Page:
Fletcher, Alice Cunningham

Fletcher, Alice Cunningham,

1838–1923, American anthropologist, b. Havana, Cuba. Originally interested in archaeology, she turned to the study of the Plains tribes. After studying informally with Frederick Putnam, head of Harvard's Peabody Museum, she went (1881) to Nebraska to do field work among the Omaha. Concerned for their potential dispossession, Fletcher worked with the Bureau of Indian Affairs for the individual apportionment of Omaha tribal lands (1882–84), and then for the passage and implementation of the Dawes ActDawes Act
or General Allotment Act,
1887, passed by the U.S. Congress to provide for the granting of landholdings (allotments, usually 160 acres/65 hectares) to individual Native Americans, replacing communal tribal holdings. Sponsored by U.S. Senator H. L.
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 (1887), after which she oversaw the allotment process for the Nez Percé and Winnebago. In 1890 she was awarded a lifetime fellowship at the Peabody, becoming the first woman to be recognized as a fellow at Harvard. Fletcher wrote numerous monographs and articles on the music, language, dress, and customs of the Plains tribes. Her books include Indian Story and Song from North America (1900), The Hako: A Pawnee Ceremony (1904, repr. 1996), and The Omaha Tribe (with F. La Flesche, 1911).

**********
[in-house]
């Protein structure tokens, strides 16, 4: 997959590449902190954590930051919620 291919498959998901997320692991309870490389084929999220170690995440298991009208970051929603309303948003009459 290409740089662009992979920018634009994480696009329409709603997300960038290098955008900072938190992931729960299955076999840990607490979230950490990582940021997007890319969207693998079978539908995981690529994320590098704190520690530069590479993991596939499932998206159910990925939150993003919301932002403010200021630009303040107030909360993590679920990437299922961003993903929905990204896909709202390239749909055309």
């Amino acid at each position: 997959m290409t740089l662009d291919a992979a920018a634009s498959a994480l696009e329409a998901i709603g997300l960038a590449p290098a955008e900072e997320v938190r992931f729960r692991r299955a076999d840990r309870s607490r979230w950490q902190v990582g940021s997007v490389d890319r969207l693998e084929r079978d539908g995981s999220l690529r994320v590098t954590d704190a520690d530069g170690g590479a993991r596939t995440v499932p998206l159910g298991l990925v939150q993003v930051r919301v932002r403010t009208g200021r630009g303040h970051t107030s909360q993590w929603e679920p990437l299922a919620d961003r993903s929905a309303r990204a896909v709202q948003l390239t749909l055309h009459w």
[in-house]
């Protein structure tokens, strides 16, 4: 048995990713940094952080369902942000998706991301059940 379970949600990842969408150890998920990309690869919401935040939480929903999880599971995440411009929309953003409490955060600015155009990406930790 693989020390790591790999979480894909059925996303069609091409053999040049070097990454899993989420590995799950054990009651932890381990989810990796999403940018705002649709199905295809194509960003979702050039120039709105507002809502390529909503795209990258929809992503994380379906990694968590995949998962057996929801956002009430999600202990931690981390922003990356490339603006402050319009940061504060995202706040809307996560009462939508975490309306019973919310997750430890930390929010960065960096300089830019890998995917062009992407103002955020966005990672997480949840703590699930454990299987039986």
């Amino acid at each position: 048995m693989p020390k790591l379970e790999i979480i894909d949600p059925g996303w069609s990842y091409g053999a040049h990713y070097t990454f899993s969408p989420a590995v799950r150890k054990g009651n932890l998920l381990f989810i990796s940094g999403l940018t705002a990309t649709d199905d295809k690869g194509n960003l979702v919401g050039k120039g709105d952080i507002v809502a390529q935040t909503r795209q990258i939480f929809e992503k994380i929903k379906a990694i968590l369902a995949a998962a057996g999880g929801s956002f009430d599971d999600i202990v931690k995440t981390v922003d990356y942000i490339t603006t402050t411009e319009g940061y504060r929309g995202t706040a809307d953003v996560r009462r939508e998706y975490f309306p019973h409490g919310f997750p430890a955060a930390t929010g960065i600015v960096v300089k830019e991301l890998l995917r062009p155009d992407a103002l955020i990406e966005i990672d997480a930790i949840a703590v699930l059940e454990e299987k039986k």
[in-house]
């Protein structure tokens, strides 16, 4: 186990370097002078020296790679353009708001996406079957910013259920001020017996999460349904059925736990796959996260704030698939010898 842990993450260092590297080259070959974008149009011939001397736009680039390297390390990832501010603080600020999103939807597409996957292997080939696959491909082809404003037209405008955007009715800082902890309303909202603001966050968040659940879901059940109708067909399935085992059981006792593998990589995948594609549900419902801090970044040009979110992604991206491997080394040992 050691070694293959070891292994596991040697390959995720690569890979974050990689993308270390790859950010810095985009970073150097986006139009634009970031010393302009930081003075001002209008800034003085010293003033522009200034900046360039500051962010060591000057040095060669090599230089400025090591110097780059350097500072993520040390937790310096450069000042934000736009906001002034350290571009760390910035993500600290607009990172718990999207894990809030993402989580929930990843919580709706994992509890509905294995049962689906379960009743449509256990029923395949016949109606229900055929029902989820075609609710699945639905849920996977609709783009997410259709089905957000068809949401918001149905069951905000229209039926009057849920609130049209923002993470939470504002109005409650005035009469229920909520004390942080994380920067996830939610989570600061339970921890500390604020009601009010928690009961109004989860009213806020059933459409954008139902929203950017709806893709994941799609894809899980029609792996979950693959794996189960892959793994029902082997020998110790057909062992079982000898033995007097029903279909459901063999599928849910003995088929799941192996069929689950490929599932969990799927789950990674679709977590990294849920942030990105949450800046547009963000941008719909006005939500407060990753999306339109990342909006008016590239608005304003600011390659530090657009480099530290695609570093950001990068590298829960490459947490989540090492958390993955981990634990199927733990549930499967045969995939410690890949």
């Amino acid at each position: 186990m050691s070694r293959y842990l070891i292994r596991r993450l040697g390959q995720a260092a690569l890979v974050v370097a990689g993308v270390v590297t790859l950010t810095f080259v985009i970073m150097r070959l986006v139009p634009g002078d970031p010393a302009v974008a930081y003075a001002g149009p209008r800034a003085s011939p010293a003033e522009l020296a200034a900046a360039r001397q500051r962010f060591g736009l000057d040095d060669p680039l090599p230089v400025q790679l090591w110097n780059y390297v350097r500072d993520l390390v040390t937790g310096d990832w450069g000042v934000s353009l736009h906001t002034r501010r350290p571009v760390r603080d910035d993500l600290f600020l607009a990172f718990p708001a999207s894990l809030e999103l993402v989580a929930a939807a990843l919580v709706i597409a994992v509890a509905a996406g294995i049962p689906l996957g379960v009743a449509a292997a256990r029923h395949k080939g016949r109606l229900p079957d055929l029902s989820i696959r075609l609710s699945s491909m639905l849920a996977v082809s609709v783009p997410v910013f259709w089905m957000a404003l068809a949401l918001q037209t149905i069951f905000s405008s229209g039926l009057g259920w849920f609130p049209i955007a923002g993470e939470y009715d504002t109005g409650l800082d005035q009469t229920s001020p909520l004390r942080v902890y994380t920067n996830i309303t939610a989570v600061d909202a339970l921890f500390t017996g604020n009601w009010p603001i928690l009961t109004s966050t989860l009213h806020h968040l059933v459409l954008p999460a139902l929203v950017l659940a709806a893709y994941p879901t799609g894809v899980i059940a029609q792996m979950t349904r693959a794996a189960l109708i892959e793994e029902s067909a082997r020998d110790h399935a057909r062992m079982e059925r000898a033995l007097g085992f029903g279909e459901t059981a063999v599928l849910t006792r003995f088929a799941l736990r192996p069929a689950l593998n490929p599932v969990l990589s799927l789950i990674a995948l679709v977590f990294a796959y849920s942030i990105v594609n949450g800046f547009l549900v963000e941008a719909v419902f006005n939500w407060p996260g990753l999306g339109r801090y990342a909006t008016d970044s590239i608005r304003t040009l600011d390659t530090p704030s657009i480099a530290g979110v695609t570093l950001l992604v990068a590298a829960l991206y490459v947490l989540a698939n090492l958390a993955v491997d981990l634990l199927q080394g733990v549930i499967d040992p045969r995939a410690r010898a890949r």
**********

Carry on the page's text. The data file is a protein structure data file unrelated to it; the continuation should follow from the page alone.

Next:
See biography by J. Mark (1988).

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Fletcher, Alice Cunningham

(1838–1923) ethnologist, humanitarian; born in Havana, Cuba. Beginning with an interest in the archaeology of American Indians, from 1876 on she became active in working for better treatment of the living Indians of the West. This led to her becoming the first and best informed student of American Indian music. Her major scholarly work was The Omaha Tribe (1911) but her most popular work was Indian Story and Song from North America (1900). One of the more remarkable women of her era, she combined energetic activism with scholarly pursuits.
The Cambridge Dictionary of American Biography, by John S. Bowman. Copyright © Cambridge University Press 1995. Reproduced with permission.